Luckier Than Lucky The Dog image

Luckier Than Lucky The Dog

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I recently spoke to an entire primary school of 800 kids. As I asked God for a message to share, he whispered to me: ‘Tell them I love them.’

Challenged by Karl Barth’s recognition that at the end of all theology is the conclusion, ‘Jesus loves me, this I know, for the Bible tells me so,’ and by CS Lewis’ pointer that if you can’t articulate theology to children, it shows you don’t understand it, I tried to usher these little lives into the love of God.

Here’s what I said…

“Did you know that God loves you with all his heart? He made you. He knows you. He cares for you. He’s interested in you. You’re under his gaze all the time. His heart beats with love for you. For every one of you.

I have five kids. Sometimes they worry that I can’t possibly love all of them. Then I explain that I have five favourites! Every new kid I have had is like adding a new room in my heart – a room reserved for them alone. Well, God’s heart is a super-mansion of love! There’s a room with your name on the door.

There’s a little verse in the Bible that says that God loves us and calls us to himself, but the more he does so, the more we tend to walk away from him (Hosea 11:2).

When my boy Eli was just 2, and he wanted to do something he knew I didn’t like, he would give himself away: ‘Bye bye Daddy.’ It was his way of saying, ‘I don’t want you to close to me. I want to do something right now that you might not like, but that’s your tough luck. I’d much rather do this than have you close to me.’ It’s not just Eli. We all do silly things sometimes – like lie, and steal, and treat people badly, put ourselves first, tease people, maybe not care about people. Each time we say, ‘Bye bye God.’ Not wanting God to get in our way, we keep our distance from him.

But did you know that God loves us no matter what. He loves us when we’re naughty and when we’re good. I saw a sign once about a lost dog. There was a big cash reward for whoever found the lost dog, and a description of the dog. It said: ‘He’s only got three legs, he’s blind in the left eye, he’s missing a right ear, his tail has been broken off, he was neutered accidentally by a fence (ouch!), he’s almost deaf, and he answers by the name Lucky.’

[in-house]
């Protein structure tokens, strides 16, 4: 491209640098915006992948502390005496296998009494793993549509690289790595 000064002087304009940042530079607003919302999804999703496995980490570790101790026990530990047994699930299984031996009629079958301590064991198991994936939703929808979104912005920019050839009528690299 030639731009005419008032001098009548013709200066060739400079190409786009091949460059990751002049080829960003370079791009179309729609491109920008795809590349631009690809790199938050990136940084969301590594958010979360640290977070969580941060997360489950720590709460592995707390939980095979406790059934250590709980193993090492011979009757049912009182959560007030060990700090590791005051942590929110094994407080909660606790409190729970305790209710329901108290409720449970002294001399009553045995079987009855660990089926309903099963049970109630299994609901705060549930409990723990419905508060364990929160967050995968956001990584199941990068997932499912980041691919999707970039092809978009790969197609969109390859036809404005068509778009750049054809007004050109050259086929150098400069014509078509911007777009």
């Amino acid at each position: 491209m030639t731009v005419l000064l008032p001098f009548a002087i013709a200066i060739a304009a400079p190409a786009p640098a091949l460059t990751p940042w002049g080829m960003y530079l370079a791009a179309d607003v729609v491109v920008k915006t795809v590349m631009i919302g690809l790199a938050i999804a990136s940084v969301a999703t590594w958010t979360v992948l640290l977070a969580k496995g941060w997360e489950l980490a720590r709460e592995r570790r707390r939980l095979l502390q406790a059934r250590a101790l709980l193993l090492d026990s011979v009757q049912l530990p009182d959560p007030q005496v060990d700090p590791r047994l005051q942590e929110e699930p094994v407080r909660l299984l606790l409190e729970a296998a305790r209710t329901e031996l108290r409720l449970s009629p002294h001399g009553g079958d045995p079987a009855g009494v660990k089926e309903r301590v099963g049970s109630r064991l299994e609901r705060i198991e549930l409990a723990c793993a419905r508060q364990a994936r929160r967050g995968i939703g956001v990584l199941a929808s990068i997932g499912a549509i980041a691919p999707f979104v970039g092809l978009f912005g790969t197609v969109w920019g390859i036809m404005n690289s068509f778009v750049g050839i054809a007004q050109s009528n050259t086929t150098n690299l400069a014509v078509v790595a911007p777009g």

I thought, ‘That dog is the unluckiest dog on the block! But he’s lucky because he’s got an owner who loves him and wants him back despite how messed up he is.’ See, even when others might not like us, or we do ugly things, God still loves us.

Do you think it costs God anything to love like this?

I know of a pastor who told this story: ‘A parent in our church told me about how he had discovered his little girl had stolen a book from the church bookstore. He wanted to know if I would represent the church so she could come and apologize. He said he wanted to use this incident as a teaching moment. I agreed—but I had a much bigger lesson in mind. The next day, the parent’s daughter trooped into my lounge and sat down. ‘Tell me what happened,’ I said to the little girl as gently as I could.

‘Well,’ she said as she started to sniffle, ‘I saw a book that I really wanted, but I didn’t have any money…’ Now tears formed in her eyes and spilled down her cheeks. I handed her a tissue. ‘So I put the book under my jacket, and took it. I knew it was wrong. I knew I shouldn’t do it, but I did. And I’m sorry. I’ll never do it again. Honest!’

‘I’m so glad you’re willing to admit what you did and say you’re sorry,’ I told her. ‘That’s very brave, and it’s the right thing to do. But what do you think an appropriate punishment would be?’